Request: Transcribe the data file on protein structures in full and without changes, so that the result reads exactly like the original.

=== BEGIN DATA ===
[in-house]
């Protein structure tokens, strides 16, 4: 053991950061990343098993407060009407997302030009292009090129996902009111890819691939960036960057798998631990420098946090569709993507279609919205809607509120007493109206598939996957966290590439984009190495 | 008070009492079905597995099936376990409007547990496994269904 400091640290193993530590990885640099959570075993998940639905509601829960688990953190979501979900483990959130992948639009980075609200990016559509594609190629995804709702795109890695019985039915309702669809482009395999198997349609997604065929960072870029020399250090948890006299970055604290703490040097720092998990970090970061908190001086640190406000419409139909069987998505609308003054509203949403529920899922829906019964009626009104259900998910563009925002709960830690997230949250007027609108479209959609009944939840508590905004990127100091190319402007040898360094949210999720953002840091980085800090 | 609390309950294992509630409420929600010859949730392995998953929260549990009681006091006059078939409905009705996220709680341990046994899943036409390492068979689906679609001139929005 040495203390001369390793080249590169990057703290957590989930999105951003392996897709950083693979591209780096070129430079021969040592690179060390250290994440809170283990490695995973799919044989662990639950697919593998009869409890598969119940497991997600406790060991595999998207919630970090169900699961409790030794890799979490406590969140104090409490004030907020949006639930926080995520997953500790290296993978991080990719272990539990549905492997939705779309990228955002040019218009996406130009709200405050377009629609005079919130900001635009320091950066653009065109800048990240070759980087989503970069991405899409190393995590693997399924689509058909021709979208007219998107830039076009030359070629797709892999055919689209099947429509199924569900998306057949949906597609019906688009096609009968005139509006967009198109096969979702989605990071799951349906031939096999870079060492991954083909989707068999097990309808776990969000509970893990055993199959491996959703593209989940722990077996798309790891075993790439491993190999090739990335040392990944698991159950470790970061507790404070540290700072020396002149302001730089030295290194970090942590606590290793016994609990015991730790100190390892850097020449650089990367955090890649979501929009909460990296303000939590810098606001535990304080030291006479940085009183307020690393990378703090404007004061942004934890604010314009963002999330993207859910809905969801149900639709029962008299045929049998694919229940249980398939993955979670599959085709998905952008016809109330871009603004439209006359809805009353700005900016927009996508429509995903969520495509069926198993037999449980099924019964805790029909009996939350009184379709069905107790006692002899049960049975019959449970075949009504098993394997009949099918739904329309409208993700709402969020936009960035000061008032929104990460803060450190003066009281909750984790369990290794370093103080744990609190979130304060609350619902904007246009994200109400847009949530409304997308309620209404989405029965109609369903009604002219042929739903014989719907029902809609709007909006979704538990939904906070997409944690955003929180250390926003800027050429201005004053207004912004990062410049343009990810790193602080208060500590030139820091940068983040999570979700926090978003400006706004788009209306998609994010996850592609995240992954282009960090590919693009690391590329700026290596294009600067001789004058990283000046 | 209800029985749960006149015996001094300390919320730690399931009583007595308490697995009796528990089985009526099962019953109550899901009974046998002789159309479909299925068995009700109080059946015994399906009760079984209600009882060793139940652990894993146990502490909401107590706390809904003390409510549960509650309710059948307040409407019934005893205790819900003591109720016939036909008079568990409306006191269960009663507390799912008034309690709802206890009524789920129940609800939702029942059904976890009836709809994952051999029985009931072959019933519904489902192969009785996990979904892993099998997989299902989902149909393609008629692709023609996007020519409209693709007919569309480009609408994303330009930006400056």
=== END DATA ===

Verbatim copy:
[in-house]
């Protein structure tokens, strides 16, 4: 053991950061990343098993407060009407997302030009292009090129996902009111890819691939960036960057798998631990420098946090569709993507279609919205809607509120007493109206598939996957966290590439984009190495 | 008070009492079905597995099936376990409007547990496994269904 400091640290193993530590990885640099959570075993998940639905509601829960688990953190979501979900483990959130992948639009980075609200990016559509594609190629995804709702795109890695019985039915309702669809482009395999198997349609997604065929960072870029020399250090948890006299970055604290703490040097720092998990970090970061908190001086640190406000419409139909069987998505609308003054509203949403529920899922829906019964009626009104259900998910563009925002709960830690997230949250007027609108479209959609009944939840508590905004990127100091190319402007040898360094949210999720953002840091980085800090 | 609390309950294992509630409420929600010859949730392995998953929260549990009681006091006059078939409905009705996220709680341990046994899943036409390492068979689906679609001139929005 040495203390001369390793080249590169990057703290957590989930999105951003392996897709950083693979591209780096070129430079021969040592690179060390250290994440809170283990490695995973799919044989662990639950697919593998009869409890598969119940497991997600406790060991595999998207919630970090169900699961409790030794890799979490406590969140104090409490004030907020949006639930926080995520997953500790290296993978991080990719272990539990549905492997939705779309990228955002040019218009996406130009709200405050377009629609005079919130900001635009320091950066653009065109800048990240070759980087989503970069991405899409190393995590693997399924689509058909021709979208007219998107830039076009030359070629797709892999055919689209099947429509199924569900998306057949949906597609019906688009096609009968005139509006967009198109096969979702989605990071799951349906031939096999870079060492991954083909989707068999097990309808776990969000509970893990055993199959491996959703593209989940722990077996798309790891075993790439491993190999090739990335040392990944698991159950470790970061507790404070540290700072020396002149302001730089030295290194970090942590606590290793016994609990015991730790100190390892850097020449650089990367955090890649979501929009909460990296303000939590810098606001535990304080030291006479940085009183307020690393990378703090404007004061942004934890604010314009963002999330993207859910809905969801149900639709029962008299045929049998694919229940249980398939993955979670599959085709998905952008016809109330871009603004439209006359809805009353700005900016927009996508429509995903969520495509069926198993037999449980099924019964805790029909009996939350009184379709069905107790006692002899049960049975019959449970075949009504098993394997009949099918739904329309409208993700709402969020936009960035000061008032929104990460803060450190003066009281909750984790369990290794370093103080744990609190979130304060609350619902904007246009994200109400847009949530409304997308309620209404989405029965109609369903009604002219042929739903014989719907029902809609709007909006979704538990939904906070997409944690955003929180250390926003800027050429201005004053207004912004990062410049343009990810790193602080208060500590030139820091940068983040999570979700926090978003400006706004788009209306998609994010996850592609995240992954282009960090590919693009690391590329700026290596294009600067001789004058990283000046 | 209800029985749960006149015996001094300390919320730690399931009583007595308490697995009796528990089985009526099962019953109550899901009974046998002789159309479909299925068995009700109080059946015994399906009760079984209600009882060793139940652990894993146990502490909401107590706390809904003390409510549960509650309710059948307040409407019934005893205790819900003591109720016939036909008079568990409306006191269960009663507390799912008034309690709802206890009524789920129940609800939702029942059904976890009836709809994952051999029985009931072959019933519904489902192969009785996990979904892993099998997989299902989902149909393609008629692709023609996007020519409209693709007919569309480009609408994303330009930006400056």